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Unlike the much talked-about (yet non-existent) Apple Television, Roku TV will very soon be a reality. Announced at CES 2014 in Las Vegas, HDTVs with built-in Roku capability will be available in sizes ranging from 32-55" in the fall.
Editor's Note: this post was written by Kate Kliner
In the U.S. alone, Roku has sold about eight million media-streaming boxes. Its prevalence can be attributed to the popularity of video on the Web, and its simplified user interface. Consumer allegiance remains strong, and Roku has a large stake in the future of home entertainment. Most people have a cable box connected to the first HDMI input on their TV, but manufacturers are scrambling to occupy that second spot—with Apple TV, Google Chromecast, and others vying for it. But what if you could cut out the need for that connected box (or dongle) entirely?
The Roku Channel Store has more than 31,000 movies and 1,200 channels that feature TV shows and live sports as well as news, music, and other programming. You can access Netflix, Amazon, HBO Go, PBS, Spotify, Picasa—and the list goes on, including less-mainstream platforms such as Nowhere TV. Like the Roku streaming players, Roku TV will allow full access to the Roku Channel Store. This wide selection of media, along with the same software and interface, provides an edge over similar Smart TVs. In addition, the TV can be controlled using a mobile device with the Roku app for iOS/Android, as well as support for casting standards including DIAL.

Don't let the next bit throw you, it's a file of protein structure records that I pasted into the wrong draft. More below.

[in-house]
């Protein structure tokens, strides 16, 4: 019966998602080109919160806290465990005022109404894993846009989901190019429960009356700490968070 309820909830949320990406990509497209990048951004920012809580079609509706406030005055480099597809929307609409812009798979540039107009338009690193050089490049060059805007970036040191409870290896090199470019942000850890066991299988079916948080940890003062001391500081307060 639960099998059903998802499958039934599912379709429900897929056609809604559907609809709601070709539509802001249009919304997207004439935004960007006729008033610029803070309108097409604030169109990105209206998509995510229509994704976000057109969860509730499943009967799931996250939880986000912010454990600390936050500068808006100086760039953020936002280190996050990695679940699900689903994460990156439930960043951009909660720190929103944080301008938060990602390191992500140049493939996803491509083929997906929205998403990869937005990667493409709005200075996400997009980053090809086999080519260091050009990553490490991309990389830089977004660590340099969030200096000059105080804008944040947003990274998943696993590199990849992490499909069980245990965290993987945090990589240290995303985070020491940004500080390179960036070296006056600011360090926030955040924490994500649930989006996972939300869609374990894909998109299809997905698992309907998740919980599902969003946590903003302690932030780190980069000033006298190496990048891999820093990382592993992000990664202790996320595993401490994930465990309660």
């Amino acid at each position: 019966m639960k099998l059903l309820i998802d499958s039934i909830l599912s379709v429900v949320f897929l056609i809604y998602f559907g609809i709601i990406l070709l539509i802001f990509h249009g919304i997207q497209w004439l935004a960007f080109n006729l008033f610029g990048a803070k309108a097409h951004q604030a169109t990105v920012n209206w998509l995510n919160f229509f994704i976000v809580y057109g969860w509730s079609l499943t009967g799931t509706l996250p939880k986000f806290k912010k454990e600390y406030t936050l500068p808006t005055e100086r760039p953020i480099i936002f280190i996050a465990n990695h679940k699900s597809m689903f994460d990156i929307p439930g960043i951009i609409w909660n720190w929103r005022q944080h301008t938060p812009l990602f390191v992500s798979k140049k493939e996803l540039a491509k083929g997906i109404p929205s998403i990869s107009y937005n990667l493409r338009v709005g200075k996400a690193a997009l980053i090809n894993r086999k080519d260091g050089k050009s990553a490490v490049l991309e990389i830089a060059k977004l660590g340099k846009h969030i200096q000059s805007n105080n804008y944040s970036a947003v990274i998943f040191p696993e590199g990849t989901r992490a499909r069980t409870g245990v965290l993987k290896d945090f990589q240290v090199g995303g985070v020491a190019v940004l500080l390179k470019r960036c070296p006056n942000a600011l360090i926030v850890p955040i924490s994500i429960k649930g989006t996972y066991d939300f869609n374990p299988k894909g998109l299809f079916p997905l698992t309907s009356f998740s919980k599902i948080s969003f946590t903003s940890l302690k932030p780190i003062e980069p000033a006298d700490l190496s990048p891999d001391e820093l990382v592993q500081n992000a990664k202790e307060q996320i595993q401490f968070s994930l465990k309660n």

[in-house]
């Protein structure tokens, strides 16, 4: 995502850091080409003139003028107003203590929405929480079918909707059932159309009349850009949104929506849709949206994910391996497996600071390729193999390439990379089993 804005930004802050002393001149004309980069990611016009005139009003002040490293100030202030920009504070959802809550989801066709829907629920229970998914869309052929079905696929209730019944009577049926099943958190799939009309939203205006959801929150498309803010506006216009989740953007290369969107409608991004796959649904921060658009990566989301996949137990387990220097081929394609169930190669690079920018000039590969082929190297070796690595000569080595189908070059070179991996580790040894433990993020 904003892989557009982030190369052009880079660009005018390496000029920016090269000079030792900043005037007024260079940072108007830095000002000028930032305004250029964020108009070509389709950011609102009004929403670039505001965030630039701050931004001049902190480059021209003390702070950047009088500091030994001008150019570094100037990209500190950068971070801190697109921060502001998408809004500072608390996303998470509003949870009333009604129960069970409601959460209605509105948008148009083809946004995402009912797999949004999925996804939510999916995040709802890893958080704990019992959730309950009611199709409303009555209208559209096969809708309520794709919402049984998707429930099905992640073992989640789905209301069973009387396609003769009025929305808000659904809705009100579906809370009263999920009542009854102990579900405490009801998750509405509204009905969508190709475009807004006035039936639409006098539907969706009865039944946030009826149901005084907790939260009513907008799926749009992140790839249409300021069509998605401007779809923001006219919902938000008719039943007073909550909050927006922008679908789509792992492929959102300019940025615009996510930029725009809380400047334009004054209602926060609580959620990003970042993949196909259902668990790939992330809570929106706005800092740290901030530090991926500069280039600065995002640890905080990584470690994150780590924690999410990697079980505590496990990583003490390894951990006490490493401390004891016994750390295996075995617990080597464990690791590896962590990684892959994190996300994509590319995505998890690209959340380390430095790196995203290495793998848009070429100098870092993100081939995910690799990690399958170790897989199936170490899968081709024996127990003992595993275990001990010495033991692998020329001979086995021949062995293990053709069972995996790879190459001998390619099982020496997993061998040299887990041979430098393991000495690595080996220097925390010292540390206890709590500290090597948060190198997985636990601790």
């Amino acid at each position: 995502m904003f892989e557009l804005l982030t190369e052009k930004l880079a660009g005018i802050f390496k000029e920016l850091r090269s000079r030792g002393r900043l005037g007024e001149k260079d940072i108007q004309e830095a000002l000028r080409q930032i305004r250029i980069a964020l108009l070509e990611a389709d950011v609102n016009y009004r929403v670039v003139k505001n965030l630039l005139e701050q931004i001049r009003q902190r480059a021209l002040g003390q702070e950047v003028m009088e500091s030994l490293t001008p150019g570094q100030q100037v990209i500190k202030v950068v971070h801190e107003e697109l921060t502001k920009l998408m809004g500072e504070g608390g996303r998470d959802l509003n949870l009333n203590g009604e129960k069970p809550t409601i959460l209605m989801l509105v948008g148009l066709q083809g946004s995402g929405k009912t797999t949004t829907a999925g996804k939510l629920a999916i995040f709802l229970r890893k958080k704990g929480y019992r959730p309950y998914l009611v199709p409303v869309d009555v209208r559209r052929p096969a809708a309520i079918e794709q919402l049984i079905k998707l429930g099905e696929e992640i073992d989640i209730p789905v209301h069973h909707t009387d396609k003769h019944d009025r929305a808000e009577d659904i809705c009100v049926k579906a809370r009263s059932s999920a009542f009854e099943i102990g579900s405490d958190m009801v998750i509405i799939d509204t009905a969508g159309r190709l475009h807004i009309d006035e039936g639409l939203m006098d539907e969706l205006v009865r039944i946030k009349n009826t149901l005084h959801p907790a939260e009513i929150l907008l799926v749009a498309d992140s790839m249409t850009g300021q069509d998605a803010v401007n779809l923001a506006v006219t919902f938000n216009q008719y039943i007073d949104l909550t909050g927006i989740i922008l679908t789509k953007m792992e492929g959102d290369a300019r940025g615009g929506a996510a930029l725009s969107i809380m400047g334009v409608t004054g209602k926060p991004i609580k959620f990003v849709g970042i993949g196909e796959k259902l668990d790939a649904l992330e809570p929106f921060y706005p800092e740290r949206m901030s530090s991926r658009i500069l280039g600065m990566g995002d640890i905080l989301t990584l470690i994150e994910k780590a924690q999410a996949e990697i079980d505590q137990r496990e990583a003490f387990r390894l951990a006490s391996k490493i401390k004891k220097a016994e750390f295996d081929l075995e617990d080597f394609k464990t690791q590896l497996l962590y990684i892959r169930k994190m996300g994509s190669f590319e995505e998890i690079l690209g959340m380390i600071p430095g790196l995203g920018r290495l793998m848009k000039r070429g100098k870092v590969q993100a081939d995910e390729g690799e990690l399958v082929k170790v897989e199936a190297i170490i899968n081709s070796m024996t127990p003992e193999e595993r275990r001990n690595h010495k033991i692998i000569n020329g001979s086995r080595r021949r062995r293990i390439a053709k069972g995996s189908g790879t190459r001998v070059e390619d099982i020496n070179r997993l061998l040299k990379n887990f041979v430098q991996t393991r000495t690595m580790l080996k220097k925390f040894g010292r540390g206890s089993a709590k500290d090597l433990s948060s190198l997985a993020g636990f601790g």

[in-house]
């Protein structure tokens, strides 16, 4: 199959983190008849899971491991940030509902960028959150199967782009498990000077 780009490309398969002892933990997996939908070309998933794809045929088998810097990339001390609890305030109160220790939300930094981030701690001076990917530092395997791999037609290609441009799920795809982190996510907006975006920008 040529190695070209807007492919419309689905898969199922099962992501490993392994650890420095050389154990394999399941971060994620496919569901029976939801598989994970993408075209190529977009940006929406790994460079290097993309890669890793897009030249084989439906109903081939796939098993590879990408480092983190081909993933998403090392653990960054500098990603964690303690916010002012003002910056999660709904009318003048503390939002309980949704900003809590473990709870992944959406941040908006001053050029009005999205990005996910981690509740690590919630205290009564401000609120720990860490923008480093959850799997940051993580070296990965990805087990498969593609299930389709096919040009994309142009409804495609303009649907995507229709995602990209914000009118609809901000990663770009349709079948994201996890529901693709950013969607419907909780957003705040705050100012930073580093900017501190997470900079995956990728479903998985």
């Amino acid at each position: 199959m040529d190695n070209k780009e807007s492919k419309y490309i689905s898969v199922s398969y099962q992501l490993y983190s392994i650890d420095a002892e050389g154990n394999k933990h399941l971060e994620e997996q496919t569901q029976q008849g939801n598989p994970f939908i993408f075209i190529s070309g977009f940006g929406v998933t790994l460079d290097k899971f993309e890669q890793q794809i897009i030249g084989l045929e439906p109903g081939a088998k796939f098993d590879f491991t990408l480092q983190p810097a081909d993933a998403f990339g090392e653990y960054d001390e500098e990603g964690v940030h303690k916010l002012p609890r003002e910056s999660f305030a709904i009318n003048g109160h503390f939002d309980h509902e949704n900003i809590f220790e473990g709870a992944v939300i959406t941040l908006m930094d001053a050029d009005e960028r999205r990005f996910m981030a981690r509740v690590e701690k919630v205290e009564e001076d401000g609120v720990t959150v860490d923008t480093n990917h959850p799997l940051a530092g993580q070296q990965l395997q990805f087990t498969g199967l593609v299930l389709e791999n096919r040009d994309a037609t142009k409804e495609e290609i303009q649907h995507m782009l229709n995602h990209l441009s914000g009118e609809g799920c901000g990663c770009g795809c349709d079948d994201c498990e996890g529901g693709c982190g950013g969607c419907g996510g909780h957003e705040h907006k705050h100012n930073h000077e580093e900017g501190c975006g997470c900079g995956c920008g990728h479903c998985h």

With Roku streaming built into the TV, this also opens up an HDMI input, since you won’t need that to connect an external box, so you can hook up your gaming console, Blu-ray player, video camera, or any other HDMI component to that extra port, while still enjoying the content that Roku provides.
Another convenient feature is that Roku TVs have a home screen that brings together all content sources, so you can do a cross-platform search for movies and TV shows. You can also switch between your cable box and gaming console right from the graphic interface. While the concept of a Smart TV isn’t new, the appeal of the forthcoming Roku TV is that it has Roku’s software and channel offerings without the need to occupy another HDMI port. It effectively combines the appeal of Roku’s software and interface with an HDTV that doesn’t require you to hook up that familiar external box for streaming privileges.